troperville

tools

toys

SubpagesMain

main index

Narrative

Genre

Media

Topical Tropes

Other Categories

TV Tropes Org
random
Concealing Canvas
Somebody's hidden a safe, or other valuable object, behind a painting on the wall. In a common joke, the safe is hidden behind a painting of a safe.

To be fair, a painting is probably the most obvious object to hide a safe behind; on the other hand, a painting is consequently the most obvious place to look for a safe. People rarely seem to consider installing safes behind other common objects hanging on walls, such as mirrors and tapestries.

Sometimes the painting will suggest the presence of the safe, the nature of the valuables or perhaps even be a clue to the safe's code.

This is ridiculously common in Interactive Fiction and Point And Click Games.

Examples:

    open/close all folders 

    Film 

    Literature 
  • The first Artemis Fowl plays with this: it has a safe hidden behind a painting... which is a decoy for the safe built into the frame of the painting.
  • In typical Frederick Forsyth fashion, The Fourth Protocol meticulously details the locating and destruction of a safe hidden behind a painting.
  • In The Three Investigators volume The Case of the Weeping Coffin, the eccentric millionaire's house is littered with these, to the point that the curtain that doesn't conceal a safe is interesting.
  • In the novelization of DC Comics' Knightfall story, there's a safe behind a painting in one of Wayne's offices. The safe is actually just another layer of distraction to protect the real secret: the spare Batman costume folded up in the picture frame.

    Live Action TV 
  • In season 3 of Heroes, a stolen formula is hidden behind the Mona Lisa.
  • An episode of The Monkees had a safe behind a painting of a safe behind a painting. That is, the "regular" painting was removed from the wall to show a painting of a safe, which was removed to show a real safe.
  • LOST: Ben Linus keeps all his information on Charles Widmore in a wall safe behind a painting.
  • On Leverage, we learn Hardison has hidden large quantities of cash inside the frame of his painting of Harlan Leverage III (AKA Old Nate).
  • Played with on Burn Notice.
    • In one episode, an art dealer has hung a stolen painting on the wall and covered it with another, larger, painting.
    • In another, an assassin hides a disc of sensitive data inside the wall - concealing the hiding place with a layer of plaster.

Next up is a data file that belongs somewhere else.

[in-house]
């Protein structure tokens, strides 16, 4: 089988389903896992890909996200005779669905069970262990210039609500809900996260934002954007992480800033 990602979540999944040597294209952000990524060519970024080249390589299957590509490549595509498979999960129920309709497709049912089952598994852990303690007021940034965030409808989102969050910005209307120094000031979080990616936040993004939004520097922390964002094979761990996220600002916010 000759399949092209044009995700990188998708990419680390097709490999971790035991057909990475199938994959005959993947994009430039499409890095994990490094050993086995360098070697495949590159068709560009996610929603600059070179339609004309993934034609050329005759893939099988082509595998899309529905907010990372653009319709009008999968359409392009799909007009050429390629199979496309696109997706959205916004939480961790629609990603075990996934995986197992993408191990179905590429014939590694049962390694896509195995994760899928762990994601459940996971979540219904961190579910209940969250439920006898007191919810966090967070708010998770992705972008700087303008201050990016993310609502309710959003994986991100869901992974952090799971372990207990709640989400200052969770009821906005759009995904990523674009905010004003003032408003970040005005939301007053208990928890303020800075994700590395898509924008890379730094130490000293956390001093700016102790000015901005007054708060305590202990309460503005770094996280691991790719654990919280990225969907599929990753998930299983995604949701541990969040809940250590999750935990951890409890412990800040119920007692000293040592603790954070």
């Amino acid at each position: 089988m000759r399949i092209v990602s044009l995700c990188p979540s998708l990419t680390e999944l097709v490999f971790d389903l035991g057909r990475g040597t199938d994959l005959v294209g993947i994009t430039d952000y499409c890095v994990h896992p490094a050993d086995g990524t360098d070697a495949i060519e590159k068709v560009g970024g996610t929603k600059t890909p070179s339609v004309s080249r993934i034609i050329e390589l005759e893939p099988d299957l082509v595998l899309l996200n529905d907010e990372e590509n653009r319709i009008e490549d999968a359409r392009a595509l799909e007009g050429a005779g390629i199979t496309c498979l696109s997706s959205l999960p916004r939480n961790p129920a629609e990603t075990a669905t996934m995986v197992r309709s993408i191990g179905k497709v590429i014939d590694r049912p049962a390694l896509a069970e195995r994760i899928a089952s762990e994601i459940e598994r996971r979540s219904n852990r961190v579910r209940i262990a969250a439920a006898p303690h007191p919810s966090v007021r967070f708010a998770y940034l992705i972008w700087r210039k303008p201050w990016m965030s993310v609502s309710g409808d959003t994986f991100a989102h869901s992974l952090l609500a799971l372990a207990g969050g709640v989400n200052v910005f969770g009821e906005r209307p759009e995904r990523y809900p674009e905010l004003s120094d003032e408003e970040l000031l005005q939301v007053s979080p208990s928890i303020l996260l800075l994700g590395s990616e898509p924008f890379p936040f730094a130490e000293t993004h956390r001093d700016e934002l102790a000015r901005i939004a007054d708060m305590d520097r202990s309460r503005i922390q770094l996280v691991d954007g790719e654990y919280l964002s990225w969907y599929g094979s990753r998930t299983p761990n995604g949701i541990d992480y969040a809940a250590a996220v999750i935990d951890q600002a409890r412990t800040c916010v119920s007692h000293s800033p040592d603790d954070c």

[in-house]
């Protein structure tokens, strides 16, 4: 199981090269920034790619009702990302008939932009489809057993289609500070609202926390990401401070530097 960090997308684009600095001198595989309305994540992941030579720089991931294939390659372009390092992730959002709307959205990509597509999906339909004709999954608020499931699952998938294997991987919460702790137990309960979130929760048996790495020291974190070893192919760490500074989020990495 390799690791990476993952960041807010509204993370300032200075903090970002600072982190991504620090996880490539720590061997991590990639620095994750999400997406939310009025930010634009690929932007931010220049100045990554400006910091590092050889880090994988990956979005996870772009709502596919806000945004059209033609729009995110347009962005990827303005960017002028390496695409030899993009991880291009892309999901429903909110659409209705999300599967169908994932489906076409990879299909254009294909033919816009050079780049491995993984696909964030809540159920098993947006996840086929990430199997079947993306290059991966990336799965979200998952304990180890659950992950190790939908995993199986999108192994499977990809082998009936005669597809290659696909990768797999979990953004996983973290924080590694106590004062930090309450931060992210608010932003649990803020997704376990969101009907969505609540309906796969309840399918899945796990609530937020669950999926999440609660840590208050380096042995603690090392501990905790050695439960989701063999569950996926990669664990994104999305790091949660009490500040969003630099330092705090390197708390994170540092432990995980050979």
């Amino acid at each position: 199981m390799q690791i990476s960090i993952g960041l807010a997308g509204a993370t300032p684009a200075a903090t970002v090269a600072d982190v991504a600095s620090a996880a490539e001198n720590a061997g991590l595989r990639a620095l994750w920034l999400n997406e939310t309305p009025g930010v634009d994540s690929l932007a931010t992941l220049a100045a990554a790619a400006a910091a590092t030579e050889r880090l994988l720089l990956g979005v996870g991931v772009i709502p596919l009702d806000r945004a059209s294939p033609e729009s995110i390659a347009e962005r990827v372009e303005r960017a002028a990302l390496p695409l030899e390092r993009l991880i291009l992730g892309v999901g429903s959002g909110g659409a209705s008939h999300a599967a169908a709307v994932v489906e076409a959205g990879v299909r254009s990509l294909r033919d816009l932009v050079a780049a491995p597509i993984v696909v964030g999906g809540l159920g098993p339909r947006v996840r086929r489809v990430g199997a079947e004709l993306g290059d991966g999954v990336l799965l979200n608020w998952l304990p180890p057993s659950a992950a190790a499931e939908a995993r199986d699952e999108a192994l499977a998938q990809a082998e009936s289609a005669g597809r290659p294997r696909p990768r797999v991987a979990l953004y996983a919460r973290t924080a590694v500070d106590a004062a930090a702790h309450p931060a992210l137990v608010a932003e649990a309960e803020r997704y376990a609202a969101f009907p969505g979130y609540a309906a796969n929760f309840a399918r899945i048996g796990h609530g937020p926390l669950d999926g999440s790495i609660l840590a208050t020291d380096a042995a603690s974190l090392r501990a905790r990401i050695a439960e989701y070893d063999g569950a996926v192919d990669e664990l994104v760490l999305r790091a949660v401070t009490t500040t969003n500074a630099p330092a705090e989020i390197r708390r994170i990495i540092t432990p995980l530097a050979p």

• In a few episodes it's noted that it's foolish to hide things in those places and suggested that the best places to hide small things of value are behind door hinges (unscrewed and hollowed out) and that the best places to hide bugs are behind receptacle covers because no one looks there and there is a steady source of power.
  • Batman.
    • In the episode "The Duo is Slumming" the plans for an airplane are in a wall safe concealed by a painting.
    • In the episode "That Darn Catwoman" stately Wayne Manor has a wall safe hidden behind a painting.
  • At least once in Alias: Vaughn goes to Virginia to his wife's mother's house and has to steal a code. The code is in a safe on the wall behind a painting, and the painting even has hinges on the right side attaching it to the wall and facilitating access to the safe.
  • Doctor Who had variations on this from time to time. In "The War Games," for example, a painting in the World War I general's quarters concealed his SIDRAT (a knockoff TARDIS) controls. In "The Five Doctors, a door could only be opened by playing a tune on Rassilon's harp. A nearby painting of Rassilon playing that harp showed the tune.
  • In Charmed, Cole hides a safe behind a portrait in his penthouse apartment when he's the Source. It doesn't have anything in it except a posthumous note to his wife, though.
  • Interestingly inverted on Hustle. Their mark had stolen a new security system that was effectively unbeatable and was now marketing it by offering to secure a painting and cover the theft liability without insurance. Because the system couldn't be defeated due to being sewn into the painting itself, they build a false wall in front of it to avoid detection and blackmail the mark with his "stolen" painting due to the fact that the mark would be liable for the multimillion quid cost.
  • Invoked in "The Frame" from the original Mission: Impossible: The team is assigned to stop the rise to power of a murderous Syndicate crime boss. They infiltrate during a big gathering of other bosses. One of the things they do is to install a small round wall safe behind a painting in his bedroom, while at the same time raiding his safe.
  • UFO episode "Exposed". Paul Foster breaks into the Ventura Aircraft Corporation to find evidence that he saw a UFO. He looks behind several paintings on a wall and eventually pulls one back, revealing a safe hidden behind it.

    Radio